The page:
One of my favorite Looney Tunes cartoons goes like this:
Bugs Bunny and Cecil Turtle are chilling out in a steam bath, talking about the Tortoise and the Hare. Bugs is pretty irritated that a rabbit would lose to a lowly, laconic turtle, and Cecil says that he could probably pull it off. Bugs takes that bet, and after the two agree not to cheat, the race starts.
Cecil cheats, because he's got a sweet rocket pack in the back of his shell, and Bugs tries everything to trip him up or slow him down, to no avail. Eventually, Bugs races the turtle straight up and somehow beats his plodding plated opponent, but after admitting that he had been doing "100 easy" in a 30 mph zone, he gets arrested by the police.
I'm not sure exactly what kind of social commentary that Friz Freleng was going for in 1947 with this deeply resonant morality play, but I for one find it to be suspiciously congruent to the situation that the Ohio State Buckeyes find themselves in during the new era of college football playoffs.
Stay with me here: Ohio State is Bugs Bunny. At least in the minds of Ohio State fans. We think, we know, that we have team speed. Doran Grant, Dontre Wilson, James Clark, and dozens of other football players are proof positive to that. But, because of the perception of the Big Ten, we'll still have frequent and vocal SECecils telling us that the world is flat, the sky is green, and that turtles can routinely beat rabbits in foot races.
So, we agree not to cheat. Then we compete. Then, SECecil cheats. We do too, but that's okay because we cheat in more subtle ways than sticking a rocket pack on our backs or throwing money at a recruit's parent or giving free dealership cars to players to drive around for four years.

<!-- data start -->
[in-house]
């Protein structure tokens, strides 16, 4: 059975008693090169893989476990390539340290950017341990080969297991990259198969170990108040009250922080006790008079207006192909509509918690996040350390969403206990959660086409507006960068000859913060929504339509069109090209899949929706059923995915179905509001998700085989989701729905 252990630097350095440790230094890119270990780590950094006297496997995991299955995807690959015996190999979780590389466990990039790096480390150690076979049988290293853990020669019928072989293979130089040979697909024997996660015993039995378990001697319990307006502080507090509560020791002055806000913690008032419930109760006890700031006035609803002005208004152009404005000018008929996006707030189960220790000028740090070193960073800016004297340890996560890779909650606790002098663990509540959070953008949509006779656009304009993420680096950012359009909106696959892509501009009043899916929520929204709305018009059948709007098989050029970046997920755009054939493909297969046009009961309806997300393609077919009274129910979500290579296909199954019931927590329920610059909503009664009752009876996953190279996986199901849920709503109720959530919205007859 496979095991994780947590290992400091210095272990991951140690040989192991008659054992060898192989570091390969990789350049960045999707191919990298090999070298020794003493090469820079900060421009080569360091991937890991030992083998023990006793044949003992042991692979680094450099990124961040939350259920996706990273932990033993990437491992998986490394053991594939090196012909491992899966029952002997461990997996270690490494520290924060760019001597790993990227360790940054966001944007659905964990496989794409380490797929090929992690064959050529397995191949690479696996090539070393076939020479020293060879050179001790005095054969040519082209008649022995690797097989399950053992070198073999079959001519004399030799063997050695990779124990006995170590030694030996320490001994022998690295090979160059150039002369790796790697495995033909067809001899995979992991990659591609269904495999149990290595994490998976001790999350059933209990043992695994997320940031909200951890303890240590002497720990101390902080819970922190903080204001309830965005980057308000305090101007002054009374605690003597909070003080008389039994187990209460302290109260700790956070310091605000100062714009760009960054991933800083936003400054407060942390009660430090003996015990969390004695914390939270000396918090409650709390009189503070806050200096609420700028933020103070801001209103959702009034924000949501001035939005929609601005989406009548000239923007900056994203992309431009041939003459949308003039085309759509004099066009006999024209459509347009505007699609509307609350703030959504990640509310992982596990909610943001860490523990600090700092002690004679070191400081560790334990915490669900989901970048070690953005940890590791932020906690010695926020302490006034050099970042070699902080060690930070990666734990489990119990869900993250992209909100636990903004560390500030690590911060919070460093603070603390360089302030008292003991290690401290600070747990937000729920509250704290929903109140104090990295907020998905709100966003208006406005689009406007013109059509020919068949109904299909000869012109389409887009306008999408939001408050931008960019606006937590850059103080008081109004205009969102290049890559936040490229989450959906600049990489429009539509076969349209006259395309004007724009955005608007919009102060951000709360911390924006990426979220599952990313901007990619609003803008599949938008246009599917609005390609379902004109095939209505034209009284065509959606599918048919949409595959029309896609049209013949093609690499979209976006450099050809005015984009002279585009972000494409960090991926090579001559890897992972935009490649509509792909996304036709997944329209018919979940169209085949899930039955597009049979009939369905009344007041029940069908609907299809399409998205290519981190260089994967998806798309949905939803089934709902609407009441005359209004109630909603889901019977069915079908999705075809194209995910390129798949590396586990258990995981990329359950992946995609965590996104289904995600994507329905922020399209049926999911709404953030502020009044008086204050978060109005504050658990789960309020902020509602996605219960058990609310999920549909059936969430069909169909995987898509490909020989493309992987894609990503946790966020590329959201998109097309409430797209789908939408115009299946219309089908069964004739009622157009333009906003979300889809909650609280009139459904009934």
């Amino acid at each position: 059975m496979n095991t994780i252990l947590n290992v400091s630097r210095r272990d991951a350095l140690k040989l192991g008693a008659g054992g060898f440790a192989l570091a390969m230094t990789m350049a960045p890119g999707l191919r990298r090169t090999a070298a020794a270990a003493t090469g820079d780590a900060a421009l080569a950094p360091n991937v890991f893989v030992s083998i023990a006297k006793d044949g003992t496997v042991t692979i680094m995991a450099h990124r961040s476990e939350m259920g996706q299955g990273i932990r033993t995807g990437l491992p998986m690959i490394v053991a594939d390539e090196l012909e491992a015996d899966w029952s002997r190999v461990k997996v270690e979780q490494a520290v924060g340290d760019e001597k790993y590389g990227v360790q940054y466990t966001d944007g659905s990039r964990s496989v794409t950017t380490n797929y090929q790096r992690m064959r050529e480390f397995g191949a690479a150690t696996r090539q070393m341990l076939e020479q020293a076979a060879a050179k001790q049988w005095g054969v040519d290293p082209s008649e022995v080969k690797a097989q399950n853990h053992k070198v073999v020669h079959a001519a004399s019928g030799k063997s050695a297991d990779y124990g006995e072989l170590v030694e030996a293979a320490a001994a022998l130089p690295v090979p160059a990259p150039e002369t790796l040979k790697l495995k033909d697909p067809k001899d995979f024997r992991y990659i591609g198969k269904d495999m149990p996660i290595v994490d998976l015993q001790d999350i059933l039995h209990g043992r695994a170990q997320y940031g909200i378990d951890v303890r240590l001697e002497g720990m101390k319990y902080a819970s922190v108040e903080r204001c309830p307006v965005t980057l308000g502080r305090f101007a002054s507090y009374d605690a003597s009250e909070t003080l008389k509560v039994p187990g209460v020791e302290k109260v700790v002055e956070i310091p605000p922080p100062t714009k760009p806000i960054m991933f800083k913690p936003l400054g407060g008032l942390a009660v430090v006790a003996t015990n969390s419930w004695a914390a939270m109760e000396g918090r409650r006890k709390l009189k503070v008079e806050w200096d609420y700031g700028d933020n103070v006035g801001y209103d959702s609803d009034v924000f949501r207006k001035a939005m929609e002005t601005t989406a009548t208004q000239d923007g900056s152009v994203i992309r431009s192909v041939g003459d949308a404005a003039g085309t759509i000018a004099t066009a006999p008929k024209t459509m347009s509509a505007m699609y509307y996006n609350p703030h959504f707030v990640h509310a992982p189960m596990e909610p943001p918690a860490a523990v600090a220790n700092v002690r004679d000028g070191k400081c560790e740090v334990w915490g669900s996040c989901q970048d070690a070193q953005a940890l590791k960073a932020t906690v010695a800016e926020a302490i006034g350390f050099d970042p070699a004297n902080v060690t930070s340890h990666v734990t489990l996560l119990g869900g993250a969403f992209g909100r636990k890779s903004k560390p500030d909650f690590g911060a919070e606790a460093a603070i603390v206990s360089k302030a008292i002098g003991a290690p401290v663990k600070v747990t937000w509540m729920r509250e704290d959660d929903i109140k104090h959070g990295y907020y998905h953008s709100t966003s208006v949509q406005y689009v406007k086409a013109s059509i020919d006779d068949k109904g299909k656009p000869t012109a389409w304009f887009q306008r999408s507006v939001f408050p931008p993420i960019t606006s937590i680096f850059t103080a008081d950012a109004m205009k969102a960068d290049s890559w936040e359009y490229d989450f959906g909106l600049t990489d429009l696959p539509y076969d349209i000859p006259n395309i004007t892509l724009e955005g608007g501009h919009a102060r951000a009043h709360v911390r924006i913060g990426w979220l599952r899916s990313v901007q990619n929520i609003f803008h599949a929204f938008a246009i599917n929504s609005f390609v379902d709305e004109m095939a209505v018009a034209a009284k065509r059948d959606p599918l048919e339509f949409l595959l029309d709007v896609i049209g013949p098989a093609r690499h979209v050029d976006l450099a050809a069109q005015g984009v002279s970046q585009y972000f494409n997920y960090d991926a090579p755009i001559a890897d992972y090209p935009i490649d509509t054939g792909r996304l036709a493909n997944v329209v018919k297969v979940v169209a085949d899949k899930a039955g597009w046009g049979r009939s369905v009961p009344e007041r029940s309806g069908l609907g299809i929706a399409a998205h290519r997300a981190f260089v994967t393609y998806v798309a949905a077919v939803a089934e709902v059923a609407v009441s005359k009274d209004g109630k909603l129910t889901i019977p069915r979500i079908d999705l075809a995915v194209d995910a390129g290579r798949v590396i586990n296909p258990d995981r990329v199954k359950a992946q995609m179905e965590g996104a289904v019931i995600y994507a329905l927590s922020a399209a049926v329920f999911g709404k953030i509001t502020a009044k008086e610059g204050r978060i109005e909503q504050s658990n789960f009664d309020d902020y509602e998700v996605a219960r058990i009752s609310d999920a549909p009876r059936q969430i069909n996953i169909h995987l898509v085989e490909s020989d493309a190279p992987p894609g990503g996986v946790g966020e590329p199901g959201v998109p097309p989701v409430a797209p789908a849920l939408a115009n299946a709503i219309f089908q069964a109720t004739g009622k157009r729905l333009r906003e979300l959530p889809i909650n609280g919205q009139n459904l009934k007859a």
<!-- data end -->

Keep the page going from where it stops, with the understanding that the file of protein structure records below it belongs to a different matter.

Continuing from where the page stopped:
Usually we lose ("Tortoise Beats Hare" and "Tortoise Wins By A Hare"), and all this does is to make us even angrier the next time the comparison comes up.
This generally hasn't been a problem, except for our own general sanity and mental well-being. Now, in a playoff era where outward appearance has a direct impact on Ohio State's ability to play in said championship playoff, Ohio State is going to have to walk the walk and talk the talk of whatever type of team that the rest of the country says it is, OR, if we can pull it off, walk the walk and talk the talk of the type of team that we say we are.
Michigan State's Rose Bowl win might've done real damage to Ohio State's effort to convince the rest of the country that we're the fast lil' bunnies that we say we are. Sparty has built a Tressel-esque team built on suffocating defense and adequate offense, which is great for them, but not so good for any Big Ten team trying to shed the image of a B1G conference that looks like lesser versions of Dantonio's squad.
Of course, last year Ohio State didn't do itself many favors in that regard either. By mostly ditching the passing game in favor of a semi-unstoppable rushing attack, the Buckeyes reinforced the concept of a ground and pound, three yards and a cloud of rubber pellets Ohio State team that beats you with power and pure rock fury, not speed and dubstep.
To change that image, the Ohio State football team needs to utilize the inherent speed that they have on their team. This involves the quarterbacks, the receivers, and more importantly, the offensive coordinator who will decide who gets what and where. Ohio State can't claim to be a "speed team" if it shuts down playmakers like Dontre Wilson halfway through the season, or limits what dynamic guys like Jalin Marshall can do on Saturdays. It has to be able to prove their mettle on the football field, even if it might be "easier" to pound inside with Dunn and Elliot 35-40 times a game.
I think that Urban Meyer is aware of this. Note that the student competition wasn't who could out-squat the football team, or who could deadlift more, or who could drag an airplane with their teeth a longer distance. It was about speed, and if Ohio State wants to give Bugs Bunny that win, we'd better make sure that we're going as fast as we can.
And damn the speed limits.